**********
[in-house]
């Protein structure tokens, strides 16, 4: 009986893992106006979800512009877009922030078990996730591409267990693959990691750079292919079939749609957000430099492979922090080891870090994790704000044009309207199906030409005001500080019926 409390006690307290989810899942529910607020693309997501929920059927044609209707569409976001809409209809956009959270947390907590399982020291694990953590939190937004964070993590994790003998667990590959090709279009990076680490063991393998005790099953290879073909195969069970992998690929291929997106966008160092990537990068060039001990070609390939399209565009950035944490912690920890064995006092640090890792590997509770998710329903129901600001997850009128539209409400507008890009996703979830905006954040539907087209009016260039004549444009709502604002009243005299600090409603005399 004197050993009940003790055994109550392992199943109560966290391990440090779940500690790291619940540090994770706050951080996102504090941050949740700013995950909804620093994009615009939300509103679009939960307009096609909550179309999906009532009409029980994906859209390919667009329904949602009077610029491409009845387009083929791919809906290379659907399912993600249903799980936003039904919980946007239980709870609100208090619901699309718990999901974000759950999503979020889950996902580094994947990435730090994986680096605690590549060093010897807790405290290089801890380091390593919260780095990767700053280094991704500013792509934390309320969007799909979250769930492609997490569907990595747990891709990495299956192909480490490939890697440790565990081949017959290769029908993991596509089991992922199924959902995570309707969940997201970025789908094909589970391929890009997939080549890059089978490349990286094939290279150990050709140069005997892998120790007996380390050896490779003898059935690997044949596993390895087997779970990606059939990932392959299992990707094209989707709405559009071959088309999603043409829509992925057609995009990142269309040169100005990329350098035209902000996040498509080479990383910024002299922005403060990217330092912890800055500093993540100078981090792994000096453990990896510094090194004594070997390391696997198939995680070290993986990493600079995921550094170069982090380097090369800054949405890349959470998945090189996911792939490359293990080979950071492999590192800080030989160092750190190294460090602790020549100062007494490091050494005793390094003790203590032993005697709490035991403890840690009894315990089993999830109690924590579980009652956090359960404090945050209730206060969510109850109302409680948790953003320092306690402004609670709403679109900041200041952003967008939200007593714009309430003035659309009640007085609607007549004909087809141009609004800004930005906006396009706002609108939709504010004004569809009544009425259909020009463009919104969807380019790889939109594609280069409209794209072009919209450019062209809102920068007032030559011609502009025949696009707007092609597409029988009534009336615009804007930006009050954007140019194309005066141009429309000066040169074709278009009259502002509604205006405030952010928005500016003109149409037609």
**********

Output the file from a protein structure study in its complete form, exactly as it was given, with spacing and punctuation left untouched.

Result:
[in-house]
């Protein structure tokens, strides 16, 4: 009986893992106006979800512009877009922030078990996730591409267990693959990691750079292919079939749609957000430099492979922090080891870090994790704000044009309207199906030409005001500080019926 409390006690307290989810899942529910607020693309997501929920059927044609209707569409976001809409209809956009959270947390907590399982020291694990953590939190937004964070993590994790003998667990590959090709279009990076680490063991393998005790099953290879073909195969069970992998690929291929997106966008160092990537990068060039001990070609390939399209565009950035944490912690920890064995006092640090890792590997509770998710329903129901600001997850009128539209409400507008890009996703979830905006954040539907087209009016260039004549444009709502604002009243005299600090409603005399 004197050993009940003790055994109550392992199943109560966290391990440090779940500690790291619940540090994770706050951080996102504090941050949740700013995950909804620093994009615009939300509103679009939960307009096609909550179309999906009532009409029980994906859209390919667009329904949602009077610029491409009845387009083929791919809906290379659907399912993600249903799980936003039904919980946007239980709870609100208090619901699309718990999901974000759950999503979020889950996902580094994947990435730090994986680096605690590549060093010897807790405290290089801890380091390593919260780095990767700053280094991704500013792509934390309320969007799909979250769930492609997490569907990595747990891709990495299956192909480490490939890697440790565990081949017959290769029908993991596509089991992922199924959902995570309707969940997201970025789908094909589970391929890009997939080549890059089978490349990286094939290279150990050709140069005997892998120790007996380390050896490779003898059935690997044949596993390895087997779970990606059939990932392959299992990707094209989707709405559009071959088309999603043409829509992925057609995009990142269309040169100005990329350098035209902000996040498509080479990383910024002299922005403060990217330092912890800055500093993540100078981090792994000096453990990896510094090194004594070997390391696997198939995680070290993986990493600079995921550094170069982090380097090369800054949405890349959470998945090189996911792939490359293990080979950071492999590192800080030989160092750190190294460090602790020549100062007494490091050494005793390094003790203590032993005697709490035991403890840690009894315990089993999830109690924590579980009652956090359960404090945050209730206060969510109850109302409680948790953003320092306690402004609670709403679109900041200041952003967008939200007593714009309430003035659309009640007085609607007549004909087809141009609004800004930005906006396009706002609108939709504010004004569809009544009425259909020009463009919104969807380019790889939109594609280069409209794209072009919209450019062209809102920068007032030559011609502009025949696009707007092609597409029988009534009336615009804007930006009050954007140019194309005066141009429309000066040169074709278009009259502002509604205006405030952010928005500016003109149409037609």